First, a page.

use of alternative methods for cutting tissue
(eg, harmonic scalpel, rounded scissors, laser
devices, electrosurgery active electrodes).
I Network with other facilities to learn about their
I Collaborate with personnel who use the device,
and facilitate change instead of dictating change.
I Inform perioperative team members about cur-
rent research on disease transmission from per-
cutaneous injuries and relate it to the individ-
I Work with resisters to gain buy-in to the sharps
I Remove as many conventional sharp items as
possible from stock.
I Create a culture of safety in which every team
member is empowered to call attention to defi-
ciencies in sharps management.2,9,12,13
Selecting and Evaluating
As risk reduction strategies are identified, a multidis-
ciplinary team should evaluate and select the best
products to meet the facility’s needs. An ongoing
review process should be developed to assess, eval-
uate, and modify the plan as needed. Product evalu-
ation and selection should include the following.
I Assemble a multidisciplinary team to develop,
implement, and evaluate a process for selecting
products to reduce sharps injury in the OR. Staff
members who work with the product are key com-
ponents of the team. A strong interdisciplinary com-
mitment to best practices and worker safety is the
optimal foundation necessary for change to occur.
I Review the literature for research about the
mechanism, frequency, time, and place of
injuries, as well as the role and body part of the
person sustaining the percutaneous injury to
determine priority areas on which to focus.
I Identify the products to be evaluated. Focus on
their intended use in the facility and identify any
special technique or design factors that will
influence safety, efficiency, and user acceptabil-
ity. Seek data from all sources on the safety and
overall performance of the devices.
I Ensure that participants in the evaluation repre-
sent all of the end users. To ensure a successful
evaluation, users must have adequate training.
Use clear, objective, consistent criteria to evalu-
ate safety devices.
I Continue to monitor a safety device after it has
been implemented to assess performance and to
identify if there is a need for additional training.2,10
Occupational exposure to bloodborne pathogens
via percutaneous injuries is one of the most serious
dangers perioperative team members face on a daily
basis. The risk of sustaining a percutaneous injury
can be decreased through employee education,
clear communication, device engineering, and
focused work practice controls. Risk reduction
strategies should include specific practices aimed at
reducing the unique risks of percutaneous injuries
encountered in the perioperative environment.
AORN recognizes the various settings in which peri-
operative RNs practice, and the suggested risk
reduction strategies in this guidance statement are
intended to be adaptable to any setting where surgi-
cal or other invasive procedures are performed.
1. “AORN position statement on workplace safety,” in
Standards, Recommended Practices, and Guidelines (Den-
ver: AORN, Inc, 2004) 169-171.
2. “Workbook for designing, implementing, and evaluat-
ing a sharps injury prevention program,” Centers for Disease
Control and Prevention, http://www.cdc.gov/sharpssafety
(accessed 5 Jan 2005).
3. ECRI, “Sharps injuries in the operating room—A
new focus for OSHA,” Operating Room Risk Management
(December 2004) 1-5.
4. J Perry, G Parker, J Jagger, “EPINet report: 2001 per-
cutaneous injury rates,” Advances in Exposure Prevention
6 no 3 (2003) 32-36.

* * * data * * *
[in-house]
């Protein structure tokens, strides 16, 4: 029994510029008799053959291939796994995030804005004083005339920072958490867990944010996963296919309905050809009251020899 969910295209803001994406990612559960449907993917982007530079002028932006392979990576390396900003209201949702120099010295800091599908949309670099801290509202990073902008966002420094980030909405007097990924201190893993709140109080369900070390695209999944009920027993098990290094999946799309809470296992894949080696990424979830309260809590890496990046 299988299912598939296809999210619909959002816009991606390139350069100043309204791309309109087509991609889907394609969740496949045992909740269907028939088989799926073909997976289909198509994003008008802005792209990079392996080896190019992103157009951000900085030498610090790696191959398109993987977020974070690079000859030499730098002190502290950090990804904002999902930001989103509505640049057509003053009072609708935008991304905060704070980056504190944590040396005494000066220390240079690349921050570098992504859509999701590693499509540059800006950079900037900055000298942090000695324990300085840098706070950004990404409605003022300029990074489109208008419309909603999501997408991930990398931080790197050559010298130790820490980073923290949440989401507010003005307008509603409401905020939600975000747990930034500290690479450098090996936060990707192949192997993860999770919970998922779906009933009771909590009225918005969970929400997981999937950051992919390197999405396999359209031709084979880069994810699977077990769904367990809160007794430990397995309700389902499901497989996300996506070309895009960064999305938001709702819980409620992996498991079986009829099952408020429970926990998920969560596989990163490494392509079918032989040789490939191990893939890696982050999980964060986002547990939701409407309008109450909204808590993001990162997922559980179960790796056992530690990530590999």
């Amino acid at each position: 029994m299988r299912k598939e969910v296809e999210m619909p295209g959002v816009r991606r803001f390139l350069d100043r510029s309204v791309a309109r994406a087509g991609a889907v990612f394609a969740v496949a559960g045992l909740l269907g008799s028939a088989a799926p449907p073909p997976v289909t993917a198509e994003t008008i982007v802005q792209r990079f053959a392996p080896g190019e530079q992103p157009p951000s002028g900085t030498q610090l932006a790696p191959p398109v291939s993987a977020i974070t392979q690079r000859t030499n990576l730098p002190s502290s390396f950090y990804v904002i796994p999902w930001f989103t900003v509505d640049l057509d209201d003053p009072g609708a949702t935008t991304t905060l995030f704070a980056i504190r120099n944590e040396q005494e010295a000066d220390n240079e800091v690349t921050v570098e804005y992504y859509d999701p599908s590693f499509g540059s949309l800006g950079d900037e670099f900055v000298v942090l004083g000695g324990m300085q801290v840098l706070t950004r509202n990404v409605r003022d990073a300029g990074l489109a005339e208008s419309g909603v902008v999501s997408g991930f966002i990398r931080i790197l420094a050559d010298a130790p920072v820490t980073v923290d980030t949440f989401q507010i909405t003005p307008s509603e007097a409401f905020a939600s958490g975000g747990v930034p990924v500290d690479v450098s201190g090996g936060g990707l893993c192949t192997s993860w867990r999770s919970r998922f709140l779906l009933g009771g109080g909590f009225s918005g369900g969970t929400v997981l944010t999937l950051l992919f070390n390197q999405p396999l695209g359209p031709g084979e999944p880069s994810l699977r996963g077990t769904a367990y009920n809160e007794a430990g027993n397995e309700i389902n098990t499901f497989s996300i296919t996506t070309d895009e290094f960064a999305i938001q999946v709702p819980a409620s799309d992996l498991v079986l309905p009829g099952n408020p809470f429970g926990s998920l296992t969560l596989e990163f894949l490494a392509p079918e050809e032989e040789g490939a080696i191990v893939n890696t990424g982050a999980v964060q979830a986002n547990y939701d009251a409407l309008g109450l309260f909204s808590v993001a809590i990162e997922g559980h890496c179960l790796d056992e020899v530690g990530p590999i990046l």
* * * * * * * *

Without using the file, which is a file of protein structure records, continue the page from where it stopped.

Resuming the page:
5. C L Holodnick, V Barkauskas, “Reducing percuta-
neous injuries in the OR by educational methods,” AORN
Journal 72 (September 2000) 461-476.
6. R Berguer, P J Heller, “Preventing sharps injuries in
the operating room” Journal of the American College of
Surgeons 199 (September 2004) 462-467.
7. K Hanecke et al, “Accident risk as a function of
hour at work and time of day as determined from accident
data and exposure models for the German working popu-
lation,” Scandinavian Journal of Work, Environment, and
Health 24 suppl (1998) 43-48.
8. T Roth, T A Roehrs, “Etiologies and sequelae of
excessive daytime sleepiness,” Clinical Therapeutics 18
(July/August 1996) 562-576.
9. Battelle Memorial Institute, JIL Information Systems,
“An overview of the scientific literature concerning fatigue,
sleep, and the circadian cycle,” Air Line Pilots Association,
(accessed 5 Jan 2005).
Sharps Injury Prevention
2011 Perioperative Standards and Recommended Practices 643
10. National Institute for Occupational Safety and
Health, “Preventing needlestick injuries in health care set-
tings,” publ 2000-108 (Washington, DC: US Department
of Health and Human Services, November 1999).
11. J Jagger, M Bentley, P Tereskerz, “A study of patterns
and prevention of blood exposures in OR personnel,”
AORN Journal 67 (May 1998) 979-987.
12. S Wasek, “10 practical ways to implement safety
devices,” Outpatient Surgery Magazine 4 (December 2003).
13. “Regulations (Standards–29 CFR) Bloodborne
pathogens 1910.1030,” Occupational Safety and Health
10051 (accessed 5 Jan 2005).
14. “Recommended practices for maintaining a sterile
field,” in Standards, Recommended Practices, and Guide-
lines (Denver: AORN, Inc, 2004) 367.
15. C Twomey, “Does double gloving double the protec-
tion?” Infection Control Today, http://www.infectioncontrol
today.com/articles/051feat3.html (accessed 5 Jan 2005).
16. “Recommended practices for sponge, sharp, and
instrument counts,” in Standards, Recommended Practices,
and Guidelines (Denver: AORN, Inc, 2004) 230-231.
17. “Recommended practices for environmental clean-
ing in the surgical practice setting,” in Standards, Recom-
mended Practices, and Guidelines (Denver: AORN, Inc,
18. “Recommended practices for standard and trans-
mission-based precautions in the perioperative practice
setting,” in Standards, Recommended Practices, and
Guidelines (Denver: AORN, Inc, 2004) 361.
19. “AORN guidance statement: Safe on-call practices
in perioperative practice settings” in Standards, Recom-
mended Practices, and Guidelines (Denver: AORN, Inc,
20. K Royer, “Primer on prevention of sharps injuries”
(Sharps Safety) Outpatient Surgery Magazine 5 (Septem-
ber 2004) 50.
Originally published in Standards, Recommended
Practices, and Guidelines, 2005 edition. Reprinted
March 2005, AORN Journal.
Sharps Injury Prevention
2011 Perioperative Standards and Recommended Practices644